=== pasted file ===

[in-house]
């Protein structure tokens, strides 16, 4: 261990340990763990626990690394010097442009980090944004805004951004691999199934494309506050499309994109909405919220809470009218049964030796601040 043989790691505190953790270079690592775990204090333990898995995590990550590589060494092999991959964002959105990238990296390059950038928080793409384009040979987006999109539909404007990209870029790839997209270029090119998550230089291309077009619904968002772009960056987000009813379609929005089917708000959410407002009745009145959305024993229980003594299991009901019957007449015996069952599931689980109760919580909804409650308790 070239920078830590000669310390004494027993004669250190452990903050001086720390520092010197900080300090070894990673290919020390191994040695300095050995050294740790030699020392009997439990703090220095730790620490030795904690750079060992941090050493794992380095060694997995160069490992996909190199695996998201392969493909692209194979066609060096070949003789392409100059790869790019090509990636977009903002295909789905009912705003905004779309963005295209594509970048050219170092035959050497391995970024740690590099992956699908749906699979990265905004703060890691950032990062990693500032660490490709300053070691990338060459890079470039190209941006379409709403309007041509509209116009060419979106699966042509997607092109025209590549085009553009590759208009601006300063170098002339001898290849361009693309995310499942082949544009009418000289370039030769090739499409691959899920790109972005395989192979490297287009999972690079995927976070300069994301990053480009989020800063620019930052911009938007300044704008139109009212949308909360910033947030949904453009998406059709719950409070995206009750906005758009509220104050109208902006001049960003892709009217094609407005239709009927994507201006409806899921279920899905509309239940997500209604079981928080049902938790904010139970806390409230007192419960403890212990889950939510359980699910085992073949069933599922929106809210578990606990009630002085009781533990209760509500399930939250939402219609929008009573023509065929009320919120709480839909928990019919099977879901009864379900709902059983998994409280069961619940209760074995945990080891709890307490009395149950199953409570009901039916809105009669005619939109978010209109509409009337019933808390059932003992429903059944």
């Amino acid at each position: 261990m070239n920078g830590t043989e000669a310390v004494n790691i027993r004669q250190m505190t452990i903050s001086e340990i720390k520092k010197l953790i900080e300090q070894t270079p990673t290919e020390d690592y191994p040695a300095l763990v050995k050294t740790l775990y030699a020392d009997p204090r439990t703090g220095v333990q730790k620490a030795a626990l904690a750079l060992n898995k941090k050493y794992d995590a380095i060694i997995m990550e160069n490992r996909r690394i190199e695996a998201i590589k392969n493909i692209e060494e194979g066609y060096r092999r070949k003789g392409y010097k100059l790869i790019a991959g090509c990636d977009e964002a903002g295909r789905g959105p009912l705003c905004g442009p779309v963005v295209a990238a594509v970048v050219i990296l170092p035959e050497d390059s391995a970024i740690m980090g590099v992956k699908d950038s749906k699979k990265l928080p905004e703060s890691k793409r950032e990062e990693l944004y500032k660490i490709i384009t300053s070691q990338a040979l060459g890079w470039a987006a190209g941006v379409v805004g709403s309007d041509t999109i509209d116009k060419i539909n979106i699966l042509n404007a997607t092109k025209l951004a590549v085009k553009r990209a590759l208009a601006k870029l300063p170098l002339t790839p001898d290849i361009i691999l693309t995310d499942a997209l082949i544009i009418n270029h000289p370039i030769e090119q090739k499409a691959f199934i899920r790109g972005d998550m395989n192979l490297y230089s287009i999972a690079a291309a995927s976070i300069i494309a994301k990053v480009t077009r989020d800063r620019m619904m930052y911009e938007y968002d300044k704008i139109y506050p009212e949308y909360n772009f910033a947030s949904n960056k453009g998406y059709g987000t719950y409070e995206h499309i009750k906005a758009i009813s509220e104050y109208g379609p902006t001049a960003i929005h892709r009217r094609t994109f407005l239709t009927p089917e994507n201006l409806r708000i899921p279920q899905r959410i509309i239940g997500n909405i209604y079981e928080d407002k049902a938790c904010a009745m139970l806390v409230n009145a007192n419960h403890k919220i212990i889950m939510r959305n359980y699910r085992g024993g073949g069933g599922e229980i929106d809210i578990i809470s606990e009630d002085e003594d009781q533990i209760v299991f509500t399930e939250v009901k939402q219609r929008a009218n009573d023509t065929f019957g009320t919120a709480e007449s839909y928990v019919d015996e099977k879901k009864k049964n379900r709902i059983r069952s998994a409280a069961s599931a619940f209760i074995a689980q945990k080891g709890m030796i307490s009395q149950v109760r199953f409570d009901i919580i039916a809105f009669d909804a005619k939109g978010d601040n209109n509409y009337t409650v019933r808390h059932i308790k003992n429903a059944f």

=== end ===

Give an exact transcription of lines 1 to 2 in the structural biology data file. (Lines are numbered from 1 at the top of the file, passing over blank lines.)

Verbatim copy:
[in-house]
């Protein structure tokens, strides 16, 4: 261990340990763990626990690394010097442009980090944004805004951004691999199934494309506050499309994109909405919220809470009218049964030796601040 043989790691505190953790270079690592775990204090333990898995995590990550590589060494092999991959964002959105990238990296390059950038928080793409384009040979987006999109539909404007990209870029790839997209270029090119998550230089291309077009619904968002772009960056987000009813379609929005089917708000959410407002009745009145959305024993229980003594299991009901019957007449015996069952599931689980109760919580909804409650308790 070239920078830590000669310390004494027993004669250190452990903050001086720390520092010197900080300090070894990673290919020390191994040695300095050995050294740790030699020392009997439990703090220095730790620490030795904690750079060992941090050493794992380095060694997995160069490992996909190199695996998201392969493909692209194979066609060096070949003789392409100059790869790019090509990636977009903002295909789905009912705003905004779309963005295209594509970048050219170092035959050497391995970024740690590099992956699908749906699979990265905004703060890691950032990062990693500032660490490709300053070691990338060459890079470039190209941006379409709403309007041509509209116009060419979106699966042509997607092109025209590549085009553009590759208009601006300063170098002339001898290849361009693309995310499942082949544009009418000289370039030769090739499409691959899920790109972005395989192979490297287009999972690079995927976070300069994301990053480009989020800063620019930052911009938007300044704008139109009212949308909360910033947030949904453009998406059709719950409070995206009750906005758009509220104050109208902006001049960003892709009217094609407005239709009927994507201006409806899921279920899905509309239940997500209604079981928080049902938790904010139970806390409230007192419960403890212990889950939510359980699910085992073949069933599922929106809210578990606990009630002085009781533990209760509500399930939250939402219609929008009573023509065929009320919120709480839909928990019919099977879901009864379900709902059983998994409280069961619940209760074995945990080891709890307490009395149950199953409570009901039916809105009669005619939109978010209109509409009337019933808390059932003992429903059944």